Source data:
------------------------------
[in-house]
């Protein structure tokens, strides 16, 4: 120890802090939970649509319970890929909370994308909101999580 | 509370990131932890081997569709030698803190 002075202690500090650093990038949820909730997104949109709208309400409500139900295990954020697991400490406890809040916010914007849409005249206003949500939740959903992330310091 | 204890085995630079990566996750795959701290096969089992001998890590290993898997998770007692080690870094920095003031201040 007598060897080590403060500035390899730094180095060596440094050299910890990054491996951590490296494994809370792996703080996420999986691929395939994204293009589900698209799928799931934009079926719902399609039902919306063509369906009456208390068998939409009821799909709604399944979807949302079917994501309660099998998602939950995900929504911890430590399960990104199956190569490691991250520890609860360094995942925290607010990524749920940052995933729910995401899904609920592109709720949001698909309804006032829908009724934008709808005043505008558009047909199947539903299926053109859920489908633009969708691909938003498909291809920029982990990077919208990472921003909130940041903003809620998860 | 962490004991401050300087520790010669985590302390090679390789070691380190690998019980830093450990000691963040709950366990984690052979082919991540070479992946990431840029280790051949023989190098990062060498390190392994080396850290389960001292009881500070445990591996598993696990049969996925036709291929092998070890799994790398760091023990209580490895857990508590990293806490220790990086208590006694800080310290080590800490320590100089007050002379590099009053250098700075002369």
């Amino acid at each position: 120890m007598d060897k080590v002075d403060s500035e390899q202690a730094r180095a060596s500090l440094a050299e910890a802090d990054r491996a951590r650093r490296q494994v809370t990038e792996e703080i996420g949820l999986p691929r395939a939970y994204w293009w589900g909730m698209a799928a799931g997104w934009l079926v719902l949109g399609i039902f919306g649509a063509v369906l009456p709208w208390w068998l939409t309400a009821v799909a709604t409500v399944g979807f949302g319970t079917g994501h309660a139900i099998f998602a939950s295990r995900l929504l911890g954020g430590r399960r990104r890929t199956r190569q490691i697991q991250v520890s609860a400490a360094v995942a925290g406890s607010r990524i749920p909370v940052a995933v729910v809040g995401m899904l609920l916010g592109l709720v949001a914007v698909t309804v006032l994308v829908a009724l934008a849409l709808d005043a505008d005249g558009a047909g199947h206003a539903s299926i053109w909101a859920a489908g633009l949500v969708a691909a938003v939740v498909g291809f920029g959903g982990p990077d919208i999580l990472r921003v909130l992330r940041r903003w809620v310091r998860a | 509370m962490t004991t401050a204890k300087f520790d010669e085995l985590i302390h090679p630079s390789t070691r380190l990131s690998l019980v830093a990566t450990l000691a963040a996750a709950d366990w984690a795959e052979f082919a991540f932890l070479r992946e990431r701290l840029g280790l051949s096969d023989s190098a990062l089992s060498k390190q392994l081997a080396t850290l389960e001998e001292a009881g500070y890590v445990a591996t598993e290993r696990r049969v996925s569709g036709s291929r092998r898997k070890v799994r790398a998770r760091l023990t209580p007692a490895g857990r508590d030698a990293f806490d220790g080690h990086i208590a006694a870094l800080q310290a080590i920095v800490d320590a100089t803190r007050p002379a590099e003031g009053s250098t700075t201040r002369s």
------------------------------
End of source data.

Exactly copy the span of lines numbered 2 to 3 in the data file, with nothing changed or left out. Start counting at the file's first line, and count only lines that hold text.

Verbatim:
């Protein structure tokens, strides 16, 4: 120890802090939970649509319970890929909370994308909101999580 | 509370990131932890081997569709030698803190 002075202690500090650093990038949820909730997104949109709208309400409500139900295990954020697991400490406890809040916010914007849409005249206003949500939740959903992330310091 | 204890085995630079990566996750795959701290096969089992001998890590290993898997998770007692080690870094920095003031201040 007598060897080590403060500035390899730094180095060596440094050299910890990054491996951590490296494994809370792996703080996420999986691929395939994204293009589900698209799928799931934009079926719902399609039902919306063509369906009456208390068998939409009821799909709604399944979807949302079917994501309660099998998602939950995900929504911890430590399960990104199956190569490691991250520890609860360094995942925290607010990524749920940052995933729910995401899904609920592109709720949001698909309804006032829908009724934008709808005043505008558009047909199947539903299926053109859920489908633009969708691909938003498909291809920029982990990077919208990472921003909130940041903003809620998860 | 962490004991401050300087520790010669985590302390090679390789070691380190690998019980830093450990000691963040709950366990984690052979082919991540070479992946990431840029280790051949023989190098990062060498390190392994080396850290389960001292009881500070445990591996598993696990049969996925036709291929092998070890799994790398760091023990209580490895857990508590990293806490220790990086208590006694800080310290080590800490320590100089007050002379590099009053250098700075002369």
């Amino acid at each position: 120890m007598d060897k080590v002075d403060s500035e390899q202690a730094r180095a060596s500090l440094a050299e910890a802090d990054r491996a951590r650093r490296q494994v809370t990038e792996e703080i996420g949820l999986p691929r395939a939970y994204w293009w589900g909730m698209a799928a799931g997104w934009l079926v719902l949109g399609i039902f919306g649509a063509v369906l009456p709208w208390w068998l939409t309400a009821v799909a709604t409500v399944g979807f949302g319970t079917g994501h309660a139900i099998f998602a939950s295990r995900l929504l911890g954020g430590r399960r990104r890929t199956r190569q490691i697991q991250v520890s609860a400490a360094v995942a925290g406890s607010r990524i749920p909370v940052a995933v729910v809040g995401m899904l609920l916010g592109l709720v949001a914007v698909t309804v006032l994308v829908a009724l934008a849409l709808d005043a505008d005249g558009a047909g199947h206003a539903s299926i053109w909101a859920a489908g633009l949500v969708a691909a938003v939740v498909g291809f920029g959903g982990p990077d919208i999580l990472r921003v909130l992330r940041r903003w809620v310091r998860a | 509370m962490t004991t401050a204890k300087f520790d010669e085995l985590i302390h090679p630079s390789t070691r380190l990131s690998l019980v830093a990566t450990l000691a963040a996750a709950d366990w984690a795959e052979f082919a991540f932890l070479r992946e990431r701290l840029g280790l051949s096969d023989s190098a990062l089992s060498k390190q392994l081997a080396t850290l389960e001998e001292a009881g500070y890590v445990a591996t598993e290993r696990r049969v996925s569709g036709s291929r092998r898997k070890v799994r790398a998770r760091l023990t209580p007692a490895g857990r508590d030698a990293f806490d220790g080690h990086i208590a006694a870094l800080q310290a080590i920095v800490d320590a100089t803190r007050p002379a590099e003031g009053s250098t700075t201040r002369s």